Wednesday, July 1, 2009

125. Never Let Me Go – Kazuo Ishiguro

History: This book was written in 2005.
Plot: The novel describes the life of Kathy H., a young woman of 31, focusing at first on her childhood at an unusual boarding school and eventually her adult life. The story takes place in a dystopian Britain, in which human beings are cloned to provide donor organs for transplants. Kathy and her classmates have been created to be donors, though the adult Kathy is temporarily working as a "carer," someone who supports and comforts donors as they are made to give up their organs and, eventually, submit to death. As in Ishiguro’s other works, the truth of the matter is made clear only gradually, via veiled but suggestive language and situations.
The novel is divided in three parts, chronicling the three phases of the lives of its main characters.
The first part is set at Hailsham, a boarding school where the children are brought up and educated. The teachers there mysteriously encourage the students to produce various forms of art. The best works are chosen by a woman known only as Madame and are said to be collected in a gallery. That Hailsham is not a normal school is also indicated by the emphasis on frequent medical checks and other odd details.
While the students of Hailsham are often cliquey, capricious and cruel, the three main characters — Ruth, Tommy, and Kathy — develop a stable friendship during this time. Kathy herself seems to have resigned herself to being an observer of other people, and the choices they make, instead of making her own choices. She often takes the role of the peacemaker in the clique, especially between Tommy and Ruth. Tommy is an isolated boy who has difficulty in relating to others and is often the target of bullies, while Ruth is an extrovert with strong opinions.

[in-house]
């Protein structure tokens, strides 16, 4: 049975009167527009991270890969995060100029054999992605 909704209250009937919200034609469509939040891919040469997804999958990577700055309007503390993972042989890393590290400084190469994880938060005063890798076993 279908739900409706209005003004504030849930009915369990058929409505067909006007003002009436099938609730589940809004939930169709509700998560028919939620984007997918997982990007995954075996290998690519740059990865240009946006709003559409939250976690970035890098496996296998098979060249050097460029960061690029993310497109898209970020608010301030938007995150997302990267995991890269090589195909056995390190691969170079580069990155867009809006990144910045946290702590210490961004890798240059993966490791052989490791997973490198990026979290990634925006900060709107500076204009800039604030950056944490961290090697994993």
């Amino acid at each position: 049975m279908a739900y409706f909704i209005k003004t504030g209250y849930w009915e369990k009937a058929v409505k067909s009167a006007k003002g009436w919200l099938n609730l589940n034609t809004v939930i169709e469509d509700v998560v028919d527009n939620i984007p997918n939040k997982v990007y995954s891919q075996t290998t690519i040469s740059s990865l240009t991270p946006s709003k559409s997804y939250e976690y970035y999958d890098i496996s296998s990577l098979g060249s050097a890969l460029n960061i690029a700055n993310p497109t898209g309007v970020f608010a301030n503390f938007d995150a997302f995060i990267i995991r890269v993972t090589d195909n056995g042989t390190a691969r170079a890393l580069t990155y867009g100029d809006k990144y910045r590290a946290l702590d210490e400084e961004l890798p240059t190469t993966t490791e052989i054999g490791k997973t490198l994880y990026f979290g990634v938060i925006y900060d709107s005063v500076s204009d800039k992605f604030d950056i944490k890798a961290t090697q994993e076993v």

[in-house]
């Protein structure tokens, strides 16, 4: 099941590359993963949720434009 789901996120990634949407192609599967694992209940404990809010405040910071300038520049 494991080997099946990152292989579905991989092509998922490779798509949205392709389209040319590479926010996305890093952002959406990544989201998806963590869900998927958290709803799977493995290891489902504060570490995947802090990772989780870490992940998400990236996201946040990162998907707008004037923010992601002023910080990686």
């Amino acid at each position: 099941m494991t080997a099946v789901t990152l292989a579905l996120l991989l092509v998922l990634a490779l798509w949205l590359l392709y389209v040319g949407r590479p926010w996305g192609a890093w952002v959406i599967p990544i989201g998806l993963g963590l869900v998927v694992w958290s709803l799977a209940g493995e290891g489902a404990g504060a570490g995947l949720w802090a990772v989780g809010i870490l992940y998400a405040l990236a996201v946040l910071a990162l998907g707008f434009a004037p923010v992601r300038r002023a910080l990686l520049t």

In the second part, the characters, now young adults, move to the "Cottages", residential complexes where they start to have contacts with the external world and they are relatively free to do what they want. A romantic relationship develops between Ruth and Tommy, while Kathy explores her sexuality but without forming any stable connections. While at the Cottages, they travel to Norfolk. The third part describes Tommy's and Ruth's becoming donors and Kathy's becoming a carer. Kathy cares for Ruth and then, after Ruth "completes" (Ishiguro's evocative euphemism for death), Kathy takes care of Tommy. Before her death, Ruth expresses regret over coming between Kathy and Tommy, and urges them to pursue a relationship with one another, and to seek to defer their donations based on their love. Encouraged by Ruth's last wishes, Kathy and Tommy visit Madame, where they also meet their old headmistress, Miss Emily. During this visit, they learn why artistic production had always been emphasized at Hailsham. They also learn that deferring their donations, a possibility rumoured among clones for many years, is impossible. The clones learn that Hailsham in general was an experiment, an effort to improve the conditions for clones and perhaps alter the attitudes of society, which prefers to view the clones merely as non-human sources of organs. The novel ends, after the death of Tommy, on a note of resignation, as Kathy accepts her own inevitable fate as a donor and her eventual "completion."
Review: Ishiguro's intention is both more personal and more literary. The theme of cloning lets him push to the limit ideas he's nurtured in earlier fiction about memory and the human self; the school's hothouse seclusion makes it an ideal lab for his fascination with cliques, loyalty and friendship. The voice he's written for Kathy H. is a feat of imaginative sympathy and technique. He works out intricate ways of showing her naïvete, her liabilities as an interpreter of what she sees, but also her deductive smarts, her sensitivity to pain and her need for affection. She has a capacity to grow and love that is heroic under the circumstances. Often quite wittily, Ishiguro shows how the Hailsham kids, cut off from outside contact, manage to fill in the blanks of their world with taboos, jokes, fantasies, fads and paranoid rumors of the unknown. The eeriest feature of this alien world is how familiar it feels. It's like a stripped-down, haiku vision of children everywhere, fending off the chaos of existence by inventing their own rules.
Opening Line: “My name is Kathy H.”
Closing Line: “I just waited a bit, then turned back to the car, to drive off to wherever it was I was supposed to be.”
Quotes: All the same, some of it must go in somewhere. It must go in, because by the time a moment like that comes along, there’s a part of you that’s been waiting. Maybe from as early as when you’re five or six, there’s been a whisper going at the back of your head, saying: “One day, maybe not so long from now, you’ll get to know how it feels.”
Rating: Excellent.

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